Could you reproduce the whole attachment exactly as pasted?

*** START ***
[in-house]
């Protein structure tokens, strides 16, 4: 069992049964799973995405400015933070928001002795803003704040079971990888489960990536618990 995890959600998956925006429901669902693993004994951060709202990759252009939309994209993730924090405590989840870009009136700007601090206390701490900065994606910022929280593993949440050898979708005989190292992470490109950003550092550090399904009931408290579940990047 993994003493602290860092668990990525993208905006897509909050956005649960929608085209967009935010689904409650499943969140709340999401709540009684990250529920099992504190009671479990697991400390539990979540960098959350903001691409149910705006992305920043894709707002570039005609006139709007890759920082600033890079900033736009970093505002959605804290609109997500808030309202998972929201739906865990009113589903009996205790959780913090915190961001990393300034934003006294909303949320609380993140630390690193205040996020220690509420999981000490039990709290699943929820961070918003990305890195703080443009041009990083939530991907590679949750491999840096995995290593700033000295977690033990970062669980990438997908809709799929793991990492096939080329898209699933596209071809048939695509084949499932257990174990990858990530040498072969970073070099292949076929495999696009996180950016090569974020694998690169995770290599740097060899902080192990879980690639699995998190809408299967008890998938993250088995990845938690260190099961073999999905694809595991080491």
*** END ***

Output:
[in-house]
């Protein structure tokens, strides 16, 4: 069992049964799973995405400015933070928001002795803003704040079971990888489960990536618990 995890959600998956925006429901669902693993004994951060709202990759252009939309994209993730924090405590989840870009009136700007601090206390701490900065994606910022929280593993949440050898979708005989190292992470490109950003550092550090399904009931408290579940990047 993994003493602290860092668990990525993208905006897509909050956005649960929608085209967009935010689904409650499943969140709340999401709540009684990250529920099992504190009671479990697991400390539990979540960098959350903001691409149910705006992305920043894709707002570039005609006139709007890759920082600033890079900033736009970093505002959605804290609109997500808030309202998972929201739906865990009113589903009996205790959780913090915190961001990393300034934003006294909303949320609380993140630390690193205040996020220690509420999981000490039990709290699943929820961070918003990305890195703080443009041009990083939530991907590679949750491999840096995995290593700033000295977690033990970062669980990438997908809709799929793991990492096939080329898209699933596209071809048939695509084949499932257990174990990858990530040498072969970073070099292949076929495999696009996180950016090569974020694998690169995770290599740097060899902080192990879980690639699995998190809408299967008890998938993250088995990845938690260190099961073999999905694809595991080491």